General Education

Why Colleges Rescind Admissions Offers — And What to Do If It Happens to You

Why Colleges Rescind Admissions Offers — And What to Do If It Happens to You
Image from
Tyler Miller profile
Tyler Miller March 5, 2015

Low grades, disciplinary matters, and other issues can lead to a college admission offer being revoked. Learn how often this happens and what to do if it does.

Article continues here

Sometimes, getting an acceptance letter isn’t the end of a college admissions story.

It’s important that students temper the celebrations that may begin with that thick envelope (or joyous email). Colleges observe their future students until the first day of freshman classes, and reserve the right to revoke an acceptance in certain situations.

In the most recent report on revoked acceptances released by the National Association of College Admission Counseling (NACAC), 21 percent of colleges reported that they had revoked an admission offer, with an average of about 10 rescinded offers per college in 2009.

Why Colleges Revoke Admission

# Academic Performance

The most common reason for a college to withdraw an acceptance is due to low grades, which represents 65 percent of all withdrawn offers.

In the 2009 NACAC report mentioned above, public colleges were more likely than private schools to revoke an acceptance based on grades. Of public schools that retracted offers, 84 percent cited failing grades as a reason. Meanwhile, 49 percent of private schools cited academic problems as the reason for revoking offers.

In a different NACAC survey from 2008 researchers found that colleges at nearly all selectivity levels had rescinded admissions offers based on grades. While colleges in the mid-range of selectivity (accepting 50 to 70 percent of students) cited grades as the basis for withdrawing admissions more often than highly selective colleges, the latter withdrew acceptances more frequently overall. 57 percent of colleges that accept fewer than 50 percent of students said they withdrew at least one acceptance.

In terms of how far your grades need to drop for this to happen, it seems to vary by school and student. In an <a href=”{: target=”_blank” rel=”nofollow” }, Michelle Hernandez, who formerly worked as the Assistant Director of Admissions [Dartmouth College](” target=”_blank”>article from U.S. News and World Report, explained that her office would reach out to students with any Ds or Fs, or a GPA of 2.0 or lower, asking for an explanation. She advises that, in general, colleges want you to maintain the grades you submitted on your application, so a B or two is not going to do you in.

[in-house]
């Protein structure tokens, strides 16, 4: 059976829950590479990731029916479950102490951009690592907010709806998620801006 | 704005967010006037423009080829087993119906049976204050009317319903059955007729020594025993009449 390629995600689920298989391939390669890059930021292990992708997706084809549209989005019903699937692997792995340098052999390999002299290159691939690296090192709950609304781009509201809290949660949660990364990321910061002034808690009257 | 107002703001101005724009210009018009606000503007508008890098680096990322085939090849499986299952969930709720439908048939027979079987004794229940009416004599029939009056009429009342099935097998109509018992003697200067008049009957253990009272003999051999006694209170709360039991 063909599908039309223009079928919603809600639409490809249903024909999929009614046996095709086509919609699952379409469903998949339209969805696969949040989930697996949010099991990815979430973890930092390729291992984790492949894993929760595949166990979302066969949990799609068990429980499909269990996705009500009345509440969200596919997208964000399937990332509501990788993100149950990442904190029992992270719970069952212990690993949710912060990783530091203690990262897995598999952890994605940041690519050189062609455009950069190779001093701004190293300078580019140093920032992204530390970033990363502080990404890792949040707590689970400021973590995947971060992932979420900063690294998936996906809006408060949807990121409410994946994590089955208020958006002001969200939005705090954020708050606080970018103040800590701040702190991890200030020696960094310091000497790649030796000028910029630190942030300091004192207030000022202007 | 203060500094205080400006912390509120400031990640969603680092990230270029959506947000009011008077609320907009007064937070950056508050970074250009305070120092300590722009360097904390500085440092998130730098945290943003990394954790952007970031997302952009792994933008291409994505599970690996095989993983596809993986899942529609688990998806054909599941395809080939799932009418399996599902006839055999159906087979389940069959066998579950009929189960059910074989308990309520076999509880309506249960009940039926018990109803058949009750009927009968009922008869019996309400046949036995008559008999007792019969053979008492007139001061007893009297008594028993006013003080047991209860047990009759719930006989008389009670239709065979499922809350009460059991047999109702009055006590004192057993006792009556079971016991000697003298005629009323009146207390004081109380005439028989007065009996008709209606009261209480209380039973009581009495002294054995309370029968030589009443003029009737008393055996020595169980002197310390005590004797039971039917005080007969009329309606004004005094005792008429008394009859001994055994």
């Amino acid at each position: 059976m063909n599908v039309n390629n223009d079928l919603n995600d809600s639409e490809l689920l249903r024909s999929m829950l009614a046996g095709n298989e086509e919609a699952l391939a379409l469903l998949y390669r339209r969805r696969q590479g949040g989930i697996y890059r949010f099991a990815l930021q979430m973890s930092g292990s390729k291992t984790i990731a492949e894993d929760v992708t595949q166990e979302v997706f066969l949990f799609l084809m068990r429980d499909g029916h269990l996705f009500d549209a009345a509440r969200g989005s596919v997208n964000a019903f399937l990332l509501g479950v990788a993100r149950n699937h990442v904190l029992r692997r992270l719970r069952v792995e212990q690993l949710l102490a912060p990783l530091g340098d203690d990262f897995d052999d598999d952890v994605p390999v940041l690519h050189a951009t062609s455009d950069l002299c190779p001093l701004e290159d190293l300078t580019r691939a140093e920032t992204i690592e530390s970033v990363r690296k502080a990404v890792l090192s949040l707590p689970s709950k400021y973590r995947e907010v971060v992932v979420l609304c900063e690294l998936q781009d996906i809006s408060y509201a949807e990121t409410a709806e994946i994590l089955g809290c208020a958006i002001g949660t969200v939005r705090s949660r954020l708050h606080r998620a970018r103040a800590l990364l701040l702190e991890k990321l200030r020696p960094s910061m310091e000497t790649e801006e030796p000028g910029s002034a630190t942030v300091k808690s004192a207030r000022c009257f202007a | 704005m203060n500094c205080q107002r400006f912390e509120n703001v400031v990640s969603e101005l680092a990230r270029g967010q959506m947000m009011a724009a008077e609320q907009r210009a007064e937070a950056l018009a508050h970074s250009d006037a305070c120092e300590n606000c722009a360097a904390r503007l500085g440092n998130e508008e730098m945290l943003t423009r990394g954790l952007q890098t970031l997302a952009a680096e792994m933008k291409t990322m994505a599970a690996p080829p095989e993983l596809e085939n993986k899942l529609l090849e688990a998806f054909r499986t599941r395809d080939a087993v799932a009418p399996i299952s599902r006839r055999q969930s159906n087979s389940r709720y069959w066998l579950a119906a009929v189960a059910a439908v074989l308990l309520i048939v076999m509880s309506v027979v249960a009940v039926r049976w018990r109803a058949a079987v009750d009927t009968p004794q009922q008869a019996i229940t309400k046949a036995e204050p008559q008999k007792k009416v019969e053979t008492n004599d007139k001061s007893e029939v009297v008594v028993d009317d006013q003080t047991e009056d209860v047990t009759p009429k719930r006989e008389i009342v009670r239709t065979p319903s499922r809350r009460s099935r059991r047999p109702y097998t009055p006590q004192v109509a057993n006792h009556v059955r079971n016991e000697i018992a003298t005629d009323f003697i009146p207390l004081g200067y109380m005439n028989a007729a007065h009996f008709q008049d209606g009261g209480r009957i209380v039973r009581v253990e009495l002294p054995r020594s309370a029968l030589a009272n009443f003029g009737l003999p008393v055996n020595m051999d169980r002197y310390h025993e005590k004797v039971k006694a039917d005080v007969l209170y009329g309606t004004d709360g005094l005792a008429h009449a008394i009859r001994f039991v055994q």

Bev Taylor, founder of <a href=” explains that “you have to maintain the image of yourself that you presented in your application, whether you had a 4.0 or a 2.5.” She also goes on to say that falling grades aren’t the only way that colleges judge a diminished academic performance. Dropping more rigorous courses in favor of easy ones can also catch a college’s attention. “Changing one class most likely won’t end with a college revoking your acceptance; however, if you were to drop all of your [AP courses](” target=”_blank”>The Ivy Coach, for joke electives, that’s a different story!”

So, while you may feel that there is less pressure to excel after your acceptance, be careful not to fall prey to senioritis. The colleges that accepted you will reach out to your high school to check in and examine your transcript at the end of the year.

# Disciplinary Issues

According to the 2009 NACAC survey, of those colleges that revoked admission, 35 percent did so because of disciplinary issues.

Disciplinary incidents can constitute anything from internal problems at school, such as cheating or truancy, to breaking the law. When asked how likely schools would be to rescind an acceptance for various disciplinary issues, the majority of schools said they would be most likely to penalize prospective students for violence, cheating, drug offenses, and theft. Underage drinking, truancy, and inappropriate web-posting were the least cited reasons of those given.

Both private and highly selective institutions were more likely to rescind applications for disciplinary reasons. For instance, 34 percent of private institutions surveyed said they would revoke admission if a student had been involved in theft, while only 9 percent of public institutions said they would do the same.

# Falsified Applications and Other Reasons

Twenty-nine percent of the schools polled by NACAC said they rescinded an application because a student had falsified information on her application. Honesty is very important to colleges, and this kind of breach can be difficult, if not impossible, to repair.

In previous years, NACAC also reported that students who put down deposits at multiple schools sometimes had their admission rescinded. This is more uncommon and occurred in fewer than 3 percent of cases.

What Happens Next?

If one of the situations described above might apply to you, you will most likely receive a warning letter before a college revokes your admission.